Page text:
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Auction house suspends sale of 19th-century Jewish burial records
A bound memorial register of Jewish burials in the city between 1836 and 1899 was one of 17 documents offered for, and then withdrawn from sale, at Kestenbaum & Co., a Brooklyn auction house that specializes in Judaica.

by Catherine Hickley



NEW YORK (NYT NEWS SERVICE).- Under Nazi rule in 1944, some 18,000 Jews were deported in six trains from the city of Cluj-Napoca in modern-day Romania to the death camp at Auschwitz-Birkenau. They nearly all perished. Jewish homes, offices, archives and synagogues in Cluj were ransacked and possessions were looted, including books and historical records, leaving behind scant trace of a once-vibrant, mainly Hungarian-speaking community.

Today, decades after many of the few Holocaust survivors emigrated, the Jewish community there numbers just 350 and possesses little evidence of its history.

But this month a rare relic of Cluj’s Jewish past surfaced at a New York auction house. A bound memorial register of Jewish burials in the city between 1836 and 1899 was one of 17 documents offered for, and then withdrawn from sale, at Kestenbaum & Co., a Brooklyn auction house that specializes in Judaica.

The withdrawal came at the request of the Jewish Community in Cluj and the World Jewish Restitution Organization, who asked that the sale of the burial register, listed in the catalog for the Feb. 18 auction and known as the Pinkas Klali D’Chevra Kadisha, be canceled.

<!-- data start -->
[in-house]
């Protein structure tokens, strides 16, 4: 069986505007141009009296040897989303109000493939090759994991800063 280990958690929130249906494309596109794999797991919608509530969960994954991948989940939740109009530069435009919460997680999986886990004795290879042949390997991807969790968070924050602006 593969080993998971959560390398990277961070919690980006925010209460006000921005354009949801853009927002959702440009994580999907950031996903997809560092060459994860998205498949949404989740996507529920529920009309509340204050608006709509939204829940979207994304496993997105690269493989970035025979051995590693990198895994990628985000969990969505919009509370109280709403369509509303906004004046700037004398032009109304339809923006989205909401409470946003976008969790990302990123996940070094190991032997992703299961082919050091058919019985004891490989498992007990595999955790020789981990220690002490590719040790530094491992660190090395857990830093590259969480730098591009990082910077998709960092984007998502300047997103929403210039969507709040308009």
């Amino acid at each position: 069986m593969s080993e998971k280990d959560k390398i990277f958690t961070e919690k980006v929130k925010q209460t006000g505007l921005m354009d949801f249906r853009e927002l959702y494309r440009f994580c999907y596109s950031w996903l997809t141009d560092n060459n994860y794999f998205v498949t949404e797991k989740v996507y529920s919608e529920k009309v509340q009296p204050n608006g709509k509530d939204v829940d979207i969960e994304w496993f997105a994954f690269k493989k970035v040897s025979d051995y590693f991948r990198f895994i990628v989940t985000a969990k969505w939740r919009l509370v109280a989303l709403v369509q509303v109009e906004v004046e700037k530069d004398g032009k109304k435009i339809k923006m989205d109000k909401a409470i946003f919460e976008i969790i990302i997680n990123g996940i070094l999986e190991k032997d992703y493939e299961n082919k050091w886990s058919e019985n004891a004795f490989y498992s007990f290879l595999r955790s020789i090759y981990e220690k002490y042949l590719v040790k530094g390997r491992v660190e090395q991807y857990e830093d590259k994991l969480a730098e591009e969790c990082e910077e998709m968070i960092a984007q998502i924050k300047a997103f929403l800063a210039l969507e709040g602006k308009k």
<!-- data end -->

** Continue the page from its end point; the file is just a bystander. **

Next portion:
The register, handwritten in Hebrew and Yiddish with an elaborate title page extolling the leaders of the burial society, was spotted online by a genealogy researcher who alerted Robert Schwartz, president of the Jewish Community of Cluj.

“Given the historically delicate nature of the items that are entrusted to us to handle, we take the matter of title to be one of the utmost importance,” Daniel Kestenbaum, the founding chairman of the auction house, wrote in an email. “Consequently, in respect to recently acquired information, manuscripts were withdrawn from our February Judaica auction.”

Zoltan Tibori Szabo, director of the Institute for Holocaust and Genocide Studies at the University of Cluj, said he is counting on the consignor’s goodwill. If made available to researchers, the newly discovered register will provide scholars with the names of the ancestors of those who were deported, he said.

“Usually if a person dies, he is remembered by his community and his family,” he said. “But in the case of hundreds of thousands of Jews in Eastern Europe, there was nothing left of them — even their documents were robbed and disappeared. You cannot reconstitute the history of a community without documents. We don’t even have a list of their names.”

© 2021 The New York Times Company










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